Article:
Feb 23

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A Dog at the Flea Circus


Summary: Dale convinces Ari to accept an uncomfortable invitation: dinner with her mother. (takes place after “Dogs of War” and includes spoilers!)

Dale tucked herself into bed and listened to the shower running on the other side of the wall. Ari had been in there for nearly twenty minutes, but Dale was willing to give it another ten before she got worried. Work that day had involved two full transformations from the wolf and back again, so Ari’s muscles and joints were probably screaming at her. When they were searching for a new place to live Dale made sure the shower was either extremely fancy or had the ability to be overhauled. They managed to find a place with a detachable showerhead that could be used to pinpoint the worst spots – her back, shoulders, and neck – and discovered it also had uses that Dale found extremely enjoyable.

The water shut off after three more minutes and Ari came out of the bathroom drying her hair on a towel. Dale closed her book and watched as Ari went to the dresser. She was naked and still wet from her shower. She had a habit of walking around the new apartment naked. Dale figured it was her way of owning the space and making it her own. It was also probably a result of her canidae nature. When she was growing up it was common to wander through her house in the buff. Wolves like her had a very casual relationship with nudity. Not that she was complaining.

Ari finished toweling off and put on a T-shirt before she got into bed. Dale reached for her bookmark but Ari stopped her. “You can keep reading. I want to check my email and stuff for a while.”

“Okay.” Dale settled back against the pillows. “Do you want a massage before we go to sleep?”

“I think I’ll be okay. Just lying down is a big help.”

Dale reached under the blankets and stroked Ari’s hip before she bent her knees and propped the book against it. Ari moved Dale’s hand to her inner thigh, and Dale smiled without looking up from the page. The skin was supple and smooth from the shower, so she began stroking it idly as she read. Suddenly Ari reached down and moved Dale’s hand up to her knee.

“Sorry. Email from my mother. I didn’t want you straying too low while I read it.”

“Ah. Smart.”

Ari chuckled and then groaned. “She wants to have dinner with us sometime this week. Do we have anything coming up that will require a few days of staking out a house?”

Dale said, “Why?”

“I don’t want to just lie to her.”

“Well, why not just accept the invitation?”

Ari looked at her. “Because it’s my mother.”

“Right. But I thought you two buried the hatchet. You were going over there all the time during wolf manoth, you worked together really well…”

Ari nodded. “During wolf manoth, we were working together to stop a war from happening, so yeah. We had a common goal. But the war ended, everything is back to normal, and that means…”

“That means you’re going to throw away all the progress you made? I’m not saying you have to become best friends. But now you have a little better understanding of why she did the things she did. You can understand what she was going through when she made the decision to go through with the procedure when you were a baby. Don’t forget, she saved your life during the war. Mine too. That’s worth a little consideration. Don’t you think?”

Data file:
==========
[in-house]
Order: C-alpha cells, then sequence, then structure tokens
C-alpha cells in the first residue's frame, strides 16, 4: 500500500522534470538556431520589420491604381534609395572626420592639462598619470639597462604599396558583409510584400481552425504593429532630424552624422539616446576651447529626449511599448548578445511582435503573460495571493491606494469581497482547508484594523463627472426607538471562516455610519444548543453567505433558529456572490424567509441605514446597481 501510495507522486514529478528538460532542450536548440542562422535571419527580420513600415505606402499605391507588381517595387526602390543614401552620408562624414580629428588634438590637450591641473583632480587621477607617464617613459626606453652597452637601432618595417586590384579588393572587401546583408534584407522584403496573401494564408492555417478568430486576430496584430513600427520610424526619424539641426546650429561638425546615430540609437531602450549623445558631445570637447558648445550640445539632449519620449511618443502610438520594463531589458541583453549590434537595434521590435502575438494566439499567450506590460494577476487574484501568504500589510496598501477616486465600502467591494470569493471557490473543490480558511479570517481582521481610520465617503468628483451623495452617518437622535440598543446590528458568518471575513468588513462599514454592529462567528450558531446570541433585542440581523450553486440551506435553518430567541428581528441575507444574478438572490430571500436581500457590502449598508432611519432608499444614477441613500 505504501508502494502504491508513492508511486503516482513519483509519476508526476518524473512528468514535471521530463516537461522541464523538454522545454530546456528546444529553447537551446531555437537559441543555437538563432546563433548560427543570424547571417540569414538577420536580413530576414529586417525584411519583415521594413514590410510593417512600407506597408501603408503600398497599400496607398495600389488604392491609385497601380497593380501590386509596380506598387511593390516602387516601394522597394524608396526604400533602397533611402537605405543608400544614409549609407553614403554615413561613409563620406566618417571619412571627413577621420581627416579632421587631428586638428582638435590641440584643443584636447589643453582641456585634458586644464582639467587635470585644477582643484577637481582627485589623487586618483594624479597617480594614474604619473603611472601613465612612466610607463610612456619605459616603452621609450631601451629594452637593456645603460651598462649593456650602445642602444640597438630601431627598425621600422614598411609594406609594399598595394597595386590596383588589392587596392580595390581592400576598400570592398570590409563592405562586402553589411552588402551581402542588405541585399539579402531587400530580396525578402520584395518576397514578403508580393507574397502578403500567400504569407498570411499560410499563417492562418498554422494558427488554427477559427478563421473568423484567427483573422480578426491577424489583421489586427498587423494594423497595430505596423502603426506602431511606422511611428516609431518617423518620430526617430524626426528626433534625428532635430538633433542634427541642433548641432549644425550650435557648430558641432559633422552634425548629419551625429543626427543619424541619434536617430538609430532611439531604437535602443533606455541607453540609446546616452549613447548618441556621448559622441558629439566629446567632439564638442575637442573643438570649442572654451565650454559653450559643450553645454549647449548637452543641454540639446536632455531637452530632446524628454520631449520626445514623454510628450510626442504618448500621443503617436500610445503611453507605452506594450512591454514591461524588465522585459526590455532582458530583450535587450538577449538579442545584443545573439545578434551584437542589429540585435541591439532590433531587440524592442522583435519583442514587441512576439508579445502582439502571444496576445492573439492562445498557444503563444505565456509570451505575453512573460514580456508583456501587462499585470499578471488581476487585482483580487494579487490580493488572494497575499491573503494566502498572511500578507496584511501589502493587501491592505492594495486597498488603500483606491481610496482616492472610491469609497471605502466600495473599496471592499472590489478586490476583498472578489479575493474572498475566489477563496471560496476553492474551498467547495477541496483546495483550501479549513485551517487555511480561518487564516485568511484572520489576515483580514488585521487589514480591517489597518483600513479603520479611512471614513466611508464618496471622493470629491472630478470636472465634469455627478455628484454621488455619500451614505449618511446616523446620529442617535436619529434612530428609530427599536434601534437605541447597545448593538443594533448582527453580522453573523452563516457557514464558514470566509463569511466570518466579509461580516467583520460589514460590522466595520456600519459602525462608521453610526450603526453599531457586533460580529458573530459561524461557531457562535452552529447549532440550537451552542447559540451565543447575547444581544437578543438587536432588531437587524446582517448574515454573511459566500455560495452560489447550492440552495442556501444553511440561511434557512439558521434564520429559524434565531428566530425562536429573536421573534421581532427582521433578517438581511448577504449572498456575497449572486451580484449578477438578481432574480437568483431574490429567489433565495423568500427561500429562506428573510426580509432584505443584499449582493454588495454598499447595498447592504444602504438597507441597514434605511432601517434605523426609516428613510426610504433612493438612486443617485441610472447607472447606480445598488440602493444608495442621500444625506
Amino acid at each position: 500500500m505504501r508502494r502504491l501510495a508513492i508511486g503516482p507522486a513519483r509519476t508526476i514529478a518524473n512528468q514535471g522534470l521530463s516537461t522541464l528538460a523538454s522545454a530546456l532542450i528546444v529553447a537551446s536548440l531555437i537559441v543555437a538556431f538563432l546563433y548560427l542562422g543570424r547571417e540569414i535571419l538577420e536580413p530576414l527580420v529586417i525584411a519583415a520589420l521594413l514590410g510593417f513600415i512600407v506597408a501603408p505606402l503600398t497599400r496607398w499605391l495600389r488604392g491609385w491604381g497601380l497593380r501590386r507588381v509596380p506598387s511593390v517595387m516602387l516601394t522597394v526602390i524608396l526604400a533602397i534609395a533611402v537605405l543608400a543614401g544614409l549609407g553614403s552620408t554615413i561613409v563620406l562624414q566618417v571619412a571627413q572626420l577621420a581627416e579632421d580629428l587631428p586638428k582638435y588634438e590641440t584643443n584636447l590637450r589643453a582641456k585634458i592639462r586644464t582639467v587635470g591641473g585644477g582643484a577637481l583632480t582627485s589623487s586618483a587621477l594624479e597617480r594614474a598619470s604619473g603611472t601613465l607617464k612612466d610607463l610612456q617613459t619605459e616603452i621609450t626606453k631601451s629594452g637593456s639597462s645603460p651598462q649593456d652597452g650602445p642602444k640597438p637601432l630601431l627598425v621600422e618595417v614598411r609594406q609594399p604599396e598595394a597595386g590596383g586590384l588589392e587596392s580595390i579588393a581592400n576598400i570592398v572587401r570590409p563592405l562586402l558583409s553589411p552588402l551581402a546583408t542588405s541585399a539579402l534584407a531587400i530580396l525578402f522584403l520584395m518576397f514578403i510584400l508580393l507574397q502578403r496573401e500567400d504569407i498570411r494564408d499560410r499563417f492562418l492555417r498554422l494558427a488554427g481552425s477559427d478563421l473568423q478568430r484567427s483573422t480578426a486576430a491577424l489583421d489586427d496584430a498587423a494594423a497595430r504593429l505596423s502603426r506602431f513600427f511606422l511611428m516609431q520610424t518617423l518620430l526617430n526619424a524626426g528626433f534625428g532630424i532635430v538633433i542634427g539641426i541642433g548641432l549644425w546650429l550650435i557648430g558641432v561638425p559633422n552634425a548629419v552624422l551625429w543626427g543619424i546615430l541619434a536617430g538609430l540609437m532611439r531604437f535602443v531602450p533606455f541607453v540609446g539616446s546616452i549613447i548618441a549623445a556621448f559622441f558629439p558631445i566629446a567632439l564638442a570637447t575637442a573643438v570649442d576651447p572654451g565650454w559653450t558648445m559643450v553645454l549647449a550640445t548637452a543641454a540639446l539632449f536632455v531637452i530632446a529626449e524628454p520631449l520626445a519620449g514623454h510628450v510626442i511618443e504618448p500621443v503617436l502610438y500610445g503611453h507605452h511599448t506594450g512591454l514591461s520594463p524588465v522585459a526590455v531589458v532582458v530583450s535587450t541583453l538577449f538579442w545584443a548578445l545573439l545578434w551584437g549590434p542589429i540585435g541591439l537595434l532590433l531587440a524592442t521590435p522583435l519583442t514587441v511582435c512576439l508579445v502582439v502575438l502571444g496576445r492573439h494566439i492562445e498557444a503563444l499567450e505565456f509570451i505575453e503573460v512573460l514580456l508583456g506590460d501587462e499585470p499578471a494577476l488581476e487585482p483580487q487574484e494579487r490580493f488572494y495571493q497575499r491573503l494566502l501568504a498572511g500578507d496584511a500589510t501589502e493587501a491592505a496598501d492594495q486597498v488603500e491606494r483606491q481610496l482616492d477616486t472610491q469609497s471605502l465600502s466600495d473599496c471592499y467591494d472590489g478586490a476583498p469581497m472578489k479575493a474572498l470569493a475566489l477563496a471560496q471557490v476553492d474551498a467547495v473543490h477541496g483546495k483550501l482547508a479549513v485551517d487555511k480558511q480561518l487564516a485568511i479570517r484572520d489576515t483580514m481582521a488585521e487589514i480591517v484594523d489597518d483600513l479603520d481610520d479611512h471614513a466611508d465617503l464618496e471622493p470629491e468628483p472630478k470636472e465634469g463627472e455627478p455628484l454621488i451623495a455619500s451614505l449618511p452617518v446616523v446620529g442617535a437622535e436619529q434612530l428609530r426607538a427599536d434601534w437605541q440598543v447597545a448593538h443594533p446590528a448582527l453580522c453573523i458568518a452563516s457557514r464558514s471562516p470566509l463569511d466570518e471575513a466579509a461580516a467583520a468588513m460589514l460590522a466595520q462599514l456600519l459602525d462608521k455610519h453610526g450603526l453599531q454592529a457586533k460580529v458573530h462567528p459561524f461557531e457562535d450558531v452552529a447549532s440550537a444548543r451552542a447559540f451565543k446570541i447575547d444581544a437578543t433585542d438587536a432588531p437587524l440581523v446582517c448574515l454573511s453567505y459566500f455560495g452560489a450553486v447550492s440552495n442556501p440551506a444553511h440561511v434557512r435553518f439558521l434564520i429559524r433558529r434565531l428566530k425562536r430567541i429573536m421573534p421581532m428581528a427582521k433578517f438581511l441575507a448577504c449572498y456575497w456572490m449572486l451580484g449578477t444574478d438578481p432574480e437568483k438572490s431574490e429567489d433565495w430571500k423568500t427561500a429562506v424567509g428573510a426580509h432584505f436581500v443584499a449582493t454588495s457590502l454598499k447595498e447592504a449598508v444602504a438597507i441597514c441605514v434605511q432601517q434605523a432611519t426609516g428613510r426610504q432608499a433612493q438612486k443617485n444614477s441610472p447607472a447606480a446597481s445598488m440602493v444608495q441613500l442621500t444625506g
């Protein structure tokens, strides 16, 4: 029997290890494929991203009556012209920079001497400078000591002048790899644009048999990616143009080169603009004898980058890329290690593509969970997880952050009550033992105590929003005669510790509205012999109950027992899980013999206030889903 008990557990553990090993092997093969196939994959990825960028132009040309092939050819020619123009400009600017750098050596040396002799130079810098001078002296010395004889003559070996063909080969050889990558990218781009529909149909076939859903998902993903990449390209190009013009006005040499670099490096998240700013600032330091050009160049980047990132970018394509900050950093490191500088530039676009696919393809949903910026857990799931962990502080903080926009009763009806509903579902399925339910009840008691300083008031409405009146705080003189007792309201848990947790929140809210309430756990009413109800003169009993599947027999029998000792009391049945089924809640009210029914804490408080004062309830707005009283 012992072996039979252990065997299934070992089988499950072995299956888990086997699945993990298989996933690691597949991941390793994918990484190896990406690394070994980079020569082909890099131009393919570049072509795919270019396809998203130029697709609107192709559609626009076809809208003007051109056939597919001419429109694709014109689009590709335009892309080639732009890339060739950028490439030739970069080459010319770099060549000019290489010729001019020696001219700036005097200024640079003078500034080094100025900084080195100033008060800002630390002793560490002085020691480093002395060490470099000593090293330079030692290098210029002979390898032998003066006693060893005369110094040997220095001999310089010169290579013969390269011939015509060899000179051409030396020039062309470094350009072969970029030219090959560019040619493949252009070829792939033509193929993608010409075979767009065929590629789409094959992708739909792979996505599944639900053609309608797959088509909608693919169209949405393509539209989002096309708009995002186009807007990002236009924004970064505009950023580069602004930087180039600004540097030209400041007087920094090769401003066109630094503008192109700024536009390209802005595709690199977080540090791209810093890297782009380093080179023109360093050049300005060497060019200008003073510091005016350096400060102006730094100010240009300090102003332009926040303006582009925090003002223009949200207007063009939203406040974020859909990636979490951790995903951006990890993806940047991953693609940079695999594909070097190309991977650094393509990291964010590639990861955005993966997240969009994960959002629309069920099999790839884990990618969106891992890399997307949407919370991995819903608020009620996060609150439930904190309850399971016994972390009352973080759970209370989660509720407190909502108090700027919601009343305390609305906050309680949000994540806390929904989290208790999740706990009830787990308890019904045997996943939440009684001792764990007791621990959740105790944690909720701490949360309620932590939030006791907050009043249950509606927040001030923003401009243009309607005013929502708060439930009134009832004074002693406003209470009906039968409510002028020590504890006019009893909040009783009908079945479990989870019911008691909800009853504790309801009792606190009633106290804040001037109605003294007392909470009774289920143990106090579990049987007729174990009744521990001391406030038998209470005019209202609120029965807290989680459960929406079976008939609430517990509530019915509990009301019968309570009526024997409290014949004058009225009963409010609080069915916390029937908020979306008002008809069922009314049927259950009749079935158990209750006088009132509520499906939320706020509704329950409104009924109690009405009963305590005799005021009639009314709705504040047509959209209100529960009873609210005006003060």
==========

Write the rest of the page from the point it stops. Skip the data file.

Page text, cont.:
Ari sighed and stared at her phone.

“You were the bigger person when you went to her for help. Now she’s repaying the favor by taking the first step now. She’s trying to rebuild the bridges you burnt.” She bent down and kissed Ari’s shoulder. “I’m not saying you have to accept her invitation. I’m just asking you not to dismiss it out of hand.”

Ari cupped Dale’s cheek and kissed her nose. “Thank you.”

“You’re welcome.”

Ari looked at her phone again. She was holding it sideways, her thumbs poised over the keyboard in anticipation of typing a response. “Should we invite her here, or should we go to a restaurant?”

Dale shrugged. “I would cook for her.”

“You don’t cook for me.”

“I have so.”

“Not often.”

Dale said, “Do you want me to cook you dinner tomorrow?”

Ari smiled. “We’ll see. Okay. I’ll give her the option. That way if she decides to go out, maybe she’ll pick somewhere fancy and pay for it.”

Dale kissed Ari’s cheek. “Always an angle. I’m going to sleep.”

“Okay.” Ari sent the email and turned off her phone. She slid down as Dale turned off the lamp, then lifted her arm so Dale could cuddle against her side. Ari fell asleep first and Dale opened her eyes to look up at her girlfriend, boss, partner. Ari’s features were slack and relaxed, her bottom lip slightly pulled away from the top as she breathed. It was hard to make out the fine details of her features in the dark, so it was easy for her mind to play tricks on her. She could almost see how Ari’s jaw could be elongated, how her ears could extend to tapered points.

My girlfriend is a werewolf, she thought. She smiled as she imagined the words on the cover of a pulp horror novel. She would be depicted mid-scream, while Ari loomed in the background as a femme fatale. All hips and tits, casting a shadow that looked like a snarling wolf. She rested her head on Ari’s chest and chuckled quietly.